Initial Public Offering (IPO)
Part of: Prelims and GS-III Economy
Context: In order to replenish the public money box that has been drained out by the Covid-19 pandemic, India is planning one of the biggest initial public offering (IPO) listings ever.
- On 13 February, the state-run Life Insurance Corporation of India (LIC) filed its draft red herring prospectus with capital markets regulator SEBI.
- According to the filing, the government, which owns 100 percent stake in the company, is offering 31.62 crore equity shares or a 5 percent stake in the IPO.
- An initial public offering or stock launch is a public offering in which shares of a company are sold to institutional investors and usually also retail investors.
- An IPO is typically underwritten by one or more investment banks, who also arrange for the shares to be listed on one or more stock exchanges
Which companies can come out with an IPO?
- In order to protect investors, Sebi has laid down rules that require companies to meet certain criteria before they can go to the public to raise funds.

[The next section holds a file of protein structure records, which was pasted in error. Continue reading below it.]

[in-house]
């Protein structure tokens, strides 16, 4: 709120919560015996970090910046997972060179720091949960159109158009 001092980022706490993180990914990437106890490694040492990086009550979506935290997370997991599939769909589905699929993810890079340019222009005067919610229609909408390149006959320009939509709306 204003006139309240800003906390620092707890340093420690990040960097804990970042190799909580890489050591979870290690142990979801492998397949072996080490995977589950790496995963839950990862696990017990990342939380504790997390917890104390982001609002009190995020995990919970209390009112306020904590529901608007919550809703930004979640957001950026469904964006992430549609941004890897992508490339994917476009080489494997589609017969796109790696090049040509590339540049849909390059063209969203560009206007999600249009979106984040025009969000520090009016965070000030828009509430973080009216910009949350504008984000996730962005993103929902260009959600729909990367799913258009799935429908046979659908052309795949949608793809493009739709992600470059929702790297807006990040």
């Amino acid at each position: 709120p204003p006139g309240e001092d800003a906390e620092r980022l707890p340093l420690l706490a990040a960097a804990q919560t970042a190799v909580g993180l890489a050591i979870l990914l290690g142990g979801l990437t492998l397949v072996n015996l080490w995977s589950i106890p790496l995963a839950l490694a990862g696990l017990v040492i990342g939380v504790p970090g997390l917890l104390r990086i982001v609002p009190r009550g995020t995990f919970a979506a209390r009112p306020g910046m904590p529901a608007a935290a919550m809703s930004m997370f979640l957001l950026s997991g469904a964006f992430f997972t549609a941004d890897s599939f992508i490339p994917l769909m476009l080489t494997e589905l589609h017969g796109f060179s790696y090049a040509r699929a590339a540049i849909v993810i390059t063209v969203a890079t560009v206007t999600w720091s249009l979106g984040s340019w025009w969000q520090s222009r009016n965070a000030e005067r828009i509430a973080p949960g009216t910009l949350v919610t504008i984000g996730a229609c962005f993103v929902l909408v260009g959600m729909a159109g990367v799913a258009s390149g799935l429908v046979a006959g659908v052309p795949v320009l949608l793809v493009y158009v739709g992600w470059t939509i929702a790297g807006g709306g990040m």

- Among other conditions, the company must have
- net tangible assets of at least Rs 3 crore,
- net worth of Rs 1 crore in each of the preceding three full years,
- must have a minimum average pre-tax profit of Rs 15 crore in at least three of the immediately preceding five years.
What are the advantages of listing a company?
- It may help a company raise capital, diversify and broaden its shareholder base.
- Listing provides an exit to existing investors of the company.
- A listed company can raise share capital for growth and expansion in the future through a follow-on public offering or FPO.
News Source: IE